Consumers value brand transparency above cost, research finds

Consumers attach more importance to a brand's values and how management behaves than its new products or innovations, according to a report by FleishmanHillard.

The agency's Authenticity Gap Report compares consumers’ expectations of a brand with what they actually experience, based on interviews with 6,254 people globally.

This year's study looked at 570 brands based in the UK, US, Canada, Germany and Japan across a range of sectors including technology, consumer products and services, healthcare, finance and professional services, food and agribusiness, and energy.

The industry sectors were measured against nine 'drivers of authenticity', which were innovation, customer care, better value, doing right, consistent performance, credible comms, care of environment, community impact and employee care.

The importance of each driver varied between industry. Price transparency, one of the components of the better value driver, was a significant factor in customer brand consideration in the technology, consumer products, finance and energy sectors. 

Financial institutions scored relatively low in terms of comms, transparency, customer care and value for money. The report found that while the overall gap between experience and expectation was not extreme, this was perhaps because expectations were already low. The report identified this as an opportunity for brands to gain competitive ground by addressing these issues head on.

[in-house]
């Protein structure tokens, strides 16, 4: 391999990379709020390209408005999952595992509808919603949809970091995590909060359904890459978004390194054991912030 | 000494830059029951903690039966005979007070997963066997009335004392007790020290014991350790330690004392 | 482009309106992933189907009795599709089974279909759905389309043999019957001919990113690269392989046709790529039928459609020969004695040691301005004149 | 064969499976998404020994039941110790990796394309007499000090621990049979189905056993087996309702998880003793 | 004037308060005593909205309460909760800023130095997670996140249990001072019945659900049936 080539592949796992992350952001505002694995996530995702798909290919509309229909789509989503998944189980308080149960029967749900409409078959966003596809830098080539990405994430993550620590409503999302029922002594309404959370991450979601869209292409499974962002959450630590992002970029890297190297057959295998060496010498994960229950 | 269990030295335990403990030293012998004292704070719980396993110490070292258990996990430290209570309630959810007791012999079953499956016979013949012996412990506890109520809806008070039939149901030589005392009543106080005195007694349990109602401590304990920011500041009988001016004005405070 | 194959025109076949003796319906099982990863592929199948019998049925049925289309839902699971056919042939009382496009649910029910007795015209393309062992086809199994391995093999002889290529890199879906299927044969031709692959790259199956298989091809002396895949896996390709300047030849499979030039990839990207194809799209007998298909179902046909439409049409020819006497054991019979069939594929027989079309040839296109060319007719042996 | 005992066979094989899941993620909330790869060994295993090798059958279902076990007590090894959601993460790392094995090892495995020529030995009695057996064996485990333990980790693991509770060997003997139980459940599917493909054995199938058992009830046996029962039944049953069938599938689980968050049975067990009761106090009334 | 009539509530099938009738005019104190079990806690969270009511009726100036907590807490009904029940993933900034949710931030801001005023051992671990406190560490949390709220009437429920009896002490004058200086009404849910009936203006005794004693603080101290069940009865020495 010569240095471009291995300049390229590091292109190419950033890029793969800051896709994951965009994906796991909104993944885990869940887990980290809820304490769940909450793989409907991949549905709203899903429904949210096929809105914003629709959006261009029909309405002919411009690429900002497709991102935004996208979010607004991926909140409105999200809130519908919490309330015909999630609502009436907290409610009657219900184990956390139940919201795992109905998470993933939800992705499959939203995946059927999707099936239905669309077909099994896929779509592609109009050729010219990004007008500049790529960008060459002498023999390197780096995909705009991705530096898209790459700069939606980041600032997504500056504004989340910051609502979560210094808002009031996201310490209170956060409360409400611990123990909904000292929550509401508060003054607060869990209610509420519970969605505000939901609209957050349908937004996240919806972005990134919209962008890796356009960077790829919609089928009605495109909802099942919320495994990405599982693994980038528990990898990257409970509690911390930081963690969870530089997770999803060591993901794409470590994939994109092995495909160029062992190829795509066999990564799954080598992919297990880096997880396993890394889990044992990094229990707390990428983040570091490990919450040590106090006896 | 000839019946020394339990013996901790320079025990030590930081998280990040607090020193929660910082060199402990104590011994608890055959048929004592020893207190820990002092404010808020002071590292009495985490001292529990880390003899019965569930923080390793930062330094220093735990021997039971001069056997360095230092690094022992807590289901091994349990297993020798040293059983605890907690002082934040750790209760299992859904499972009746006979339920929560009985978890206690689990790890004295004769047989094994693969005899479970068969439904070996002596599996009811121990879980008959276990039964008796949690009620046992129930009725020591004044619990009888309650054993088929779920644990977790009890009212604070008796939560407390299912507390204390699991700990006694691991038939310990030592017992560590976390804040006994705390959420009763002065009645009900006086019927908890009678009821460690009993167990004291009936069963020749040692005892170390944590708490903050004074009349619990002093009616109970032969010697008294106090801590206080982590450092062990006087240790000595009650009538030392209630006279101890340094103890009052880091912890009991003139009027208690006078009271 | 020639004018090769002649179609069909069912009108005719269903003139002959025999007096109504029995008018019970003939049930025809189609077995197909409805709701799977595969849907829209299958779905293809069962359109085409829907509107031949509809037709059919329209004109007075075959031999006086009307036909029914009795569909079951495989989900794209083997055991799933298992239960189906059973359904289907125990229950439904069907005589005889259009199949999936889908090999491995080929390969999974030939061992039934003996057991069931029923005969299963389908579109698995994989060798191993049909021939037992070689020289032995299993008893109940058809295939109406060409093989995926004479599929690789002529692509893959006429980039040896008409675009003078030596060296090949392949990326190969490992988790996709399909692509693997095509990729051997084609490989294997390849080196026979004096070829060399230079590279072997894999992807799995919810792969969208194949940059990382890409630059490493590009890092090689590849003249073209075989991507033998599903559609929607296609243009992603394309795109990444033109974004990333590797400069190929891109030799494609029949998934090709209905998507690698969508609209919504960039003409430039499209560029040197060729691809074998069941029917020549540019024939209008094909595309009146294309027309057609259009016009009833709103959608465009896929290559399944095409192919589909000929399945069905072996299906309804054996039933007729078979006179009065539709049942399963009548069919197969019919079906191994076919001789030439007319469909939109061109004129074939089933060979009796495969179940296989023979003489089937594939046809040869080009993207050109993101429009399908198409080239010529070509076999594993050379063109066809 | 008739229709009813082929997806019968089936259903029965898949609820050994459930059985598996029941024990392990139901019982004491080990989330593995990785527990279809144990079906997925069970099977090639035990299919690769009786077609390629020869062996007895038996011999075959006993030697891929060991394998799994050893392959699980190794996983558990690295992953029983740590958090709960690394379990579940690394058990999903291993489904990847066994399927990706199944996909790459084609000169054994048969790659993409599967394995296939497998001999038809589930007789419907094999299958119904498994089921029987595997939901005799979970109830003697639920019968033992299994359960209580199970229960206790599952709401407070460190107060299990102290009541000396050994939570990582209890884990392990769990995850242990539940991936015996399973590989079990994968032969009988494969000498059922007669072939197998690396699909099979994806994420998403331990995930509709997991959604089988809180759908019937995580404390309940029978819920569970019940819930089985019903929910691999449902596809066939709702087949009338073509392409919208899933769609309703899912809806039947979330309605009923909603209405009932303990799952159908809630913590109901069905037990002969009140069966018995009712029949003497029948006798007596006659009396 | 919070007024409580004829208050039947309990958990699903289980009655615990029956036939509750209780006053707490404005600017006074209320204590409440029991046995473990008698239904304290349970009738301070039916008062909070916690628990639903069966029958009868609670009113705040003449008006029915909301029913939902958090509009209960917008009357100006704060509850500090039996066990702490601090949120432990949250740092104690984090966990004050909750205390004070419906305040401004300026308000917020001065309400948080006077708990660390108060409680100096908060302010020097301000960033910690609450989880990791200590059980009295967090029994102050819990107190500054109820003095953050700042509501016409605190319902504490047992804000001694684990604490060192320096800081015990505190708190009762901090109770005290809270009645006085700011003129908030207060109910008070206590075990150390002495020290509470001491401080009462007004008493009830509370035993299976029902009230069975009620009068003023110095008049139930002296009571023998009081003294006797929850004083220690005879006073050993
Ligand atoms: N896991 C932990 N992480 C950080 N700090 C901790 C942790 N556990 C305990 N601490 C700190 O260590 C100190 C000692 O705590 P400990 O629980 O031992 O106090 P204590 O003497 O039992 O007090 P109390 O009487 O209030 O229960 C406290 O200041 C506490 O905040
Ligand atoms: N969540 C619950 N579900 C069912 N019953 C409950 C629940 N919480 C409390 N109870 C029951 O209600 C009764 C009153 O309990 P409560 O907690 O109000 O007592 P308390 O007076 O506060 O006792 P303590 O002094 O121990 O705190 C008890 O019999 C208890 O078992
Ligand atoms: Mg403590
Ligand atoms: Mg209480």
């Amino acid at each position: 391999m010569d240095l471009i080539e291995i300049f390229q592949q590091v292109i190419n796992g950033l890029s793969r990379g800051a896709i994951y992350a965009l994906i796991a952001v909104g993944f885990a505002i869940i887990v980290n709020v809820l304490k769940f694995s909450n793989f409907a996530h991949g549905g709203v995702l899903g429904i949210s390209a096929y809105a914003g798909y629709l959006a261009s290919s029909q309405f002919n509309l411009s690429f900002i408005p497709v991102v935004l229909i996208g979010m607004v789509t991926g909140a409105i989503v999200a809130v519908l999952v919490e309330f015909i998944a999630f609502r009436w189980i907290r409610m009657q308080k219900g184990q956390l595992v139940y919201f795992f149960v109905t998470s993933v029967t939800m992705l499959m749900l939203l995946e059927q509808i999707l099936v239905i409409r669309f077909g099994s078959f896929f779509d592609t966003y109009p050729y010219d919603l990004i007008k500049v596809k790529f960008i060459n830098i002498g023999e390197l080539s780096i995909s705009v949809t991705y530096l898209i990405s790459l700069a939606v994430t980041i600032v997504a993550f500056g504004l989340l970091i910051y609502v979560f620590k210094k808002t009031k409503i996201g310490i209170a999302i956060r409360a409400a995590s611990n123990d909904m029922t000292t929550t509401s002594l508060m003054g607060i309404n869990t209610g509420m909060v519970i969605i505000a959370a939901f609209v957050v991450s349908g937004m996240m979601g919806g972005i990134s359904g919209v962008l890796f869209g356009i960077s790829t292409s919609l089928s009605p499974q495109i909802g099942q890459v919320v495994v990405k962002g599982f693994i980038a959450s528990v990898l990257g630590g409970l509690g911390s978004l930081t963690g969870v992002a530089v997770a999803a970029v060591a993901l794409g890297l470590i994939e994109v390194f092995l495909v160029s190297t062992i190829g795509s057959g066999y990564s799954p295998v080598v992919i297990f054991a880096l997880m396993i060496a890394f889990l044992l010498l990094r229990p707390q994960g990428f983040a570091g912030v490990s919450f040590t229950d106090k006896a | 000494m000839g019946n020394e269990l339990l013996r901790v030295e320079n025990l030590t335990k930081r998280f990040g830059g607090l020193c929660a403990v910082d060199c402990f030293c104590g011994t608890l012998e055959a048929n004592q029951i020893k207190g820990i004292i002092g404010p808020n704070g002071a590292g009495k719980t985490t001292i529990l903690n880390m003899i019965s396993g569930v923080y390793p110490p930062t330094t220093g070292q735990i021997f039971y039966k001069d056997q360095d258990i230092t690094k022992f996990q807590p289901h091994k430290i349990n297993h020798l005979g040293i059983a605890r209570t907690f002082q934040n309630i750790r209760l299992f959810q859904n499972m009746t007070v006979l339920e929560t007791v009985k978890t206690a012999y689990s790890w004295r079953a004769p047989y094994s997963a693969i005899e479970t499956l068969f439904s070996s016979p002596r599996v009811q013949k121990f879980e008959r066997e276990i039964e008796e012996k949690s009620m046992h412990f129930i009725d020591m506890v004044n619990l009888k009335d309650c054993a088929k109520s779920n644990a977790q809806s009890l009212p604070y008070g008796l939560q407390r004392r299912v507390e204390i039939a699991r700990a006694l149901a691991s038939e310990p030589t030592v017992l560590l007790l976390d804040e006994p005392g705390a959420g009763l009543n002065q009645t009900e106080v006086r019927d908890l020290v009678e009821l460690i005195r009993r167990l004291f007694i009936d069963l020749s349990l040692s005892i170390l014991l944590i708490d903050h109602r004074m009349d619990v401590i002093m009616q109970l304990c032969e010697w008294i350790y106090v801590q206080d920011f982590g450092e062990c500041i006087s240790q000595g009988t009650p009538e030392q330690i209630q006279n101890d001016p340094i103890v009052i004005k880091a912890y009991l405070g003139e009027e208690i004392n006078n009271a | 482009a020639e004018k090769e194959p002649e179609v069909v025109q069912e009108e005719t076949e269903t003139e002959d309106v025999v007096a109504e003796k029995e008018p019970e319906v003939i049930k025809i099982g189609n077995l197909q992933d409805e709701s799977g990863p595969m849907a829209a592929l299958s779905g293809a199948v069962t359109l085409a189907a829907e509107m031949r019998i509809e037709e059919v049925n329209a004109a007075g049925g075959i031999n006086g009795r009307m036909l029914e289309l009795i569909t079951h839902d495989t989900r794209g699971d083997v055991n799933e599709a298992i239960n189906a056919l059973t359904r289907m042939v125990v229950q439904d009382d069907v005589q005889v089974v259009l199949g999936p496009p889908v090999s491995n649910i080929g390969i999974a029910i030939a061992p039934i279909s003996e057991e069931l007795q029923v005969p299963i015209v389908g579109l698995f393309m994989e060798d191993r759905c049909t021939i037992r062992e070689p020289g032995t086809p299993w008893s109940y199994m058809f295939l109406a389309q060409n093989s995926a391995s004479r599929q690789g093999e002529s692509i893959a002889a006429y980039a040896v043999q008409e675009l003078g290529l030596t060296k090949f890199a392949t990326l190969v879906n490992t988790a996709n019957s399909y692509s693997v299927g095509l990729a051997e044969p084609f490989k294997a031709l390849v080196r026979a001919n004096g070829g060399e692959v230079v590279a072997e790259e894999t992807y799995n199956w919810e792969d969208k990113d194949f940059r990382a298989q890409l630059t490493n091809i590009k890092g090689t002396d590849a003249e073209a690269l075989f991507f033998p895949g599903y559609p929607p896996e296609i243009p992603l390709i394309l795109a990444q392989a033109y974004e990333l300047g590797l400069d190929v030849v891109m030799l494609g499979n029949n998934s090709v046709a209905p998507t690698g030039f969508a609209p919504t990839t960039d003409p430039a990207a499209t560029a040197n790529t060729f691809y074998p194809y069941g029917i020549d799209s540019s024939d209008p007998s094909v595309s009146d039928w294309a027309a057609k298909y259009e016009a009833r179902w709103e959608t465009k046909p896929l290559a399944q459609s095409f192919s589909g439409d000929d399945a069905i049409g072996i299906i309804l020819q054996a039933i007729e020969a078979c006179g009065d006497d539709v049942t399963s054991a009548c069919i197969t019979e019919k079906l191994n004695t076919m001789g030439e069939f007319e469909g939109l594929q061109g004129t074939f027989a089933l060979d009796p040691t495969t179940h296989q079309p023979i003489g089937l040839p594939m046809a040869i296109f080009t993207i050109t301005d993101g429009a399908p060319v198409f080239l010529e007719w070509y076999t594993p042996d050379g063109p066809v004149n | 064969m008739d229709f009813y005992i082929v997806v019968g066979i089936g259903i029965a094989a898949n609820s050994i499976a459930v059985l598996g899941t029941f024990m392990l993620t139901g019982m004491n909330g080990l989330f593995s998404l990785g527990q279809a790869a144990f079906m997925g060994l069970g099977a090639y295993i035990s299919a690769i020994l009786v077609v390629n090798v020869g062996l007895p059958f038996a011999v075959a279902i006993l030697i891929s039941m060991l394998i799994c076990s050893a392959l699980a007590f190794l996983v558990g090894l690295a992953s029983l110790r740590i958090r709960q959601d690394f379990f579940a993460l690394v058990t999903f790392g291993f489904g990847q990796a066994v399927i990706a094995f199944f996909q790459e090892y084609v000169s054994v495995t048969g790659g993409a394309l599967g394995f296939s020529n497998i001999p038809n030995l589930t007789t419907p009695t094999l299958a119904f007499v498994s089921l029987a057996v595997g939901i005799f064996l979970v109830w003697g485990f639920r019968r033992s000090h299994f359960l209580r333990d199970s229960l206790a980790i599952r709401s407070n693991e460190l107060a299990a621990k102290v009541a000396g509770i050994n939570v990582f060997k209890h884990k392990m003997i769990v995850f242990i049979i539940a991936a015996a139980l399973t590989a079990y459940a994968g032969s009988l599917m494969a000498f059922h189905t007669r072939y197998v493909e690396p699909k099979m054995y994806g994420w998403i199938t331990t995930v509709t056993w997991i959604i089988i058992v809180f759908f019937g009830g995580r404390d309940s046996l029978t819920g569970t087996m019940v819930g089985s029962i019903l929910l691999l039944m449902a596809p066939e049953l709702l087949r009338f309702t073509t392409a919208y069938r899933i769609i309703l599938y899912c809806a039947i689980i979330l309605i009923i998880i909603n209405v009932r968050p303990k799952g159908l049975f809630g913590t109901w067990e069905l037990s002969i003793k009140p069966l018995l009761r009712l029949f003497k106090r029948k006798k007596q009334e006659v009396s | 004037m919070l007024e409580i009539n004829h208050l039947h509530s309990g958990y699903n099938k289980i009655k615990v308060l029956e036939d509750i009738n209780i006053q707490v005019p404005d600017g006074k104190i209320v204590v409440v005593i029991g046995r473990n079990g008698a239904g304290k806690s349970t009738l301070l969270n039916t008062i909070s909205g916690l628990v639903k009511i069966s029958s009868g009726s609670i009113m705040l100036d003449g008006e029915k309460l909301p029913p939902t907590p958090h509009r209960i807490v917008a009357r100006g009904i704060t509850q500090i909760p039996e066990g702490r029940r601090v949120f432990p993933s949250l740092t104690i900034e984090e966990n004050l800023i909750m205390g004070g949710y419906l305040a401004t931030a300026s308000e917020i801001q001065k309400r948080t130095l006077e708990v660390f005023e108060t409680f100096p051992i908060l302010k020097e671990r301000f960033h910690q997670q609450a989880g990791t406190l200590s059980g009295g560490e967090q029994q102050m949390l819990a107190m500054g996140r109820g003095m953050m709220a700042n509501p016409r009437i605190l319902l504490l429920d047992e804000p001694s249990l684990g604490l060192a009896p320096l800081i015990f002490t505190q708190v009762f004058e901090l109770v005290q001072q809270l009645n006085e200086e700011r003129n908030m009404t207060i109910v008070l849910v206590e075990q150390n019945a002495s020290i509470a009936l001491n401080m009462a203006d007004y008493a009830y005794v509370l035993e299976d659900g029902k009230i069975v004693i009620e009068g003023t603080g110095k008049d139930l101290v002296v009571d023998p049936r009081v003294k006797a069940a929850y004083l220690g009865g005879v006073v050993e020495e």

The consumer products sector saw a high expectation of honesty across business operations, with 49 per cent of the consumers surveyed selecting this as a key factor. A further 44 per cent of respondents believed such companies should operate with the highest ethical standards.

In terms of best employee care, technology companies are expected to provide well for their employees with a comprehensive benefits package. The report linked this with the raised visibility of tech workers in recent years due to brands such as Google and Facebook.

A key finding across all industries was the way a company's management behaves, and its impact on society, accounts for nearly half of what shapes people's perceptions and beliefs about the company. This means that brand's stories need to be about much more than the latest and greatest products.

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